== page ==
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How to identify original brand products like Reebok shoes identify fake Nike’s original or fake DIY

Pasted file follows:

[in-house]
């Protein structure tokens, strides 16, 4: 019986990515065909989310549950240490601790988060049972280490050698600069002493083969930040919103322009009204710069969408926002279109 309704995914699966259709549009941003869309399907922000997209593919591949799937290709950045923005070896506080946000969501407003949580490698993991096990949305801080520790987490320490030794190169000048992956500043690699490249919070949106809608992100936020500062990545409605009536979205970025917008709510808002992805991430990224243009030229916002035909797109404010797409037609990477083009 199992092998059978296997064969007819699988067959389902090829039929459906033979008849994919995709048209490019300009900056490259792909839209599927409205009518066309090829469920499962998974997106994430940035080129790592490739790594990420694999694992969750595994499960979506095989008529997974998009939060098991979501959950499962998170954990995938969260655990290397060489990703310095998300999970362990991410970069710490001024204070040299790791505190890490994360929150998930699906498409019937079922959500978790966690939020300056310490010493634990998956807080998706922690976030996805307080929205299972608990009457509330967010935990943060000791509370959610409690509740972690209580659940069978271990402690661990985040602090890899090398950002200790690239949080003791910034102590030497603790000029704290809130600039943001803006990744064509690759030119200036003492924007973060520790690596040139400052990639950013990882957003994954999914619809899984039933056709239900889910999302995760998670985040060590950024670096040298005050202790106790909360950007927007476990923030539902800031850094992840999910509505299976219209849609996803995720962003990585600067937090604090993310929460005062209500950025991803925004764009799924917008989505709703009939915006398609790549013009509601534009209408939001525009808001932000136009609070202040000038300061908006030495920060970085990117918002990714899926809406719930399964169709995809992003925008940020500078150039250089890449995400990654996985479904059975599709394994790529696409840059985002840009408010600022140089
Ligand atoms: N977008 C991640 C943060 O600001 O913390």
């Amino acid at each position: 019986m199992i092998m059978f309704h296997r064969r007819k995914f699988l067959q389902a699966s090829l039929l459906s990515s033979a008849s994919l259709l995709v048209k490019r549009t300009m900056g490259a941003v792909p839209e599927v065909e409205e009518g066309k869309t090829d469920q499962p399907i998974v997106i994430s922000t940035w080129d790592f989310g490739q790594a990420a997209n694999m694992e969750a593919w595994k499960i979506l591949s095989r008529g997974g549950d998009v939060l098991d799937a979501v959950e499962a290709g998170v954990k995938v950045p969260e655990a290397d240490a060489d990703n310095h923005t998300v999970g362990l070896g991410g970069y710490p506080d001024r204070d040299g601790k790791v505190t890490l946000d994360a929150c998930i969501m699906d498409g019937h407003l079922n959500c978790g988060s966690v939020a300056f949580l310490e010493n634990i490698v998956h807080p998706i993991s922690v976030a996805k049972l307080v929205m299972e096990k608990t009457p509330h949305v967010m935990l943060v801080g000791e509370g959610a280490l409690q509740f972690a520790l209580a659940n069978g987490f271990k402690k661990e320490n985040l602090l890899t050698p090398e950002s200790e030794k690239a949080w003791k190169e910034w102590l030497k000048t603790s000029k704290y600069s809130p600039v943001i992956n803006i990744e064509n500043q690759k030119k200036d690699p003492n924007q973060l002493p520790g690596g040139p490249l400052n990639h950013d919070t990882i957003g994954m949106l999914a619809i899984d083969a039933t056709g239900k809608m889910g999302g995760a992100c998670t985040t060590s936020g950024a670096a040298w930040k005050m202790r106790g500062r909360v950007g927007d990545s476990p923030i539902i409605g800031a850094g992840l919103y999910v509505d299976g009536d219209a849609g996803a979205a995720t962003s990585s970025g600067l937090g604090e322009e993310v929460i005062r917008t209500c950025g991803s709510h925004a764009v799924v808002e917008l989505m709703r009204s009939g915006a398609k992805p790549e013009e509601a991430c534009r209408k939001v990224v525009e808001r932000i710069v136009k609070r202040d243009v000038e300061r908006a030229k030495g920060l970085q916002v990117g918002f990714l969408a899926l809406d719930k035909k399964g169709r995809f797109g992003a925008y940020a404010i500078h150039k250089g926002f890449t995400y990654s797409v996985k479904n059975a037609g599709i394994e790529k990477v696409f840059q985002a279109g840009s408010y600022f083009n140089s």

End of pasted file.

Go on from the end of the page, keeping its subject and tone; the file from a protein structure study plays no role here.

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Examine the SKU number on the box and the labels inside of the shoes. Every pair of authentic Nike shoes comes with an SKU number that is identical to the SKU number on their box. If the numbers are missing or do not match, they are likely fakes. Check the tongue label. Forgery is the process of making, adapting, or imitating objects, statistics, or documents with the intent to deceive for the sake of altering the public perception, or to earn profit by selling the forged item. Copies, studio replicas, and reproductions are not considered forgeries, though they may later become forgeries through knowing and willful misrepresentations. Forging money or currency is more often called counterfeiting. But consumer goods may also be counterfeits if they are not manufactured or produced by the designated manufacturer or producer given on the label or flagged by the trademark symbol. When the object forged is a record or document it is often called a false document. This usage of "forgery" does not derive from metalwork done at a forge, but it has a parallel history. A sense of "to counterfeit" is already in the Anglo-French verb forger, meaning "falsify". A forgery is essentially concerned with a produced or altered object. Where the prime concern of a forgery is less focused on the object itself – what it is worth or what it "proves" – than on a tacit statement of criticism that is revealed by the reactions the object provokes in others, then the larger process is a hoax. In a hoax, a rumor or a genuine object planted in a concocted situation, may substitute for a forged physical object. The similar crime of fraud is the crime of deceiving another, including through the use of objects obtained through forgery. Forgery is one of the techniques of fraud, including identity theft. Forgery is one of the threats addressed by security engineering. In the 16th century, imitators of Albrecht Dürer's style of printmaking improved the market for their own prints by signing them "AD", making them forgeries. In the 20th century the art market made forgeries highly profitable. There are widespread forgeries of especially valued artists, such as drawings originally by Pablo Picasso, Paul Klee, and Henri Matisse. A special case of double forgery is the forging of Vermeer's paintings by Han van Meegeren, and in its turn the forging of Van Meegeren's work by his son Jacques van Meegeren. Source Wikipedia
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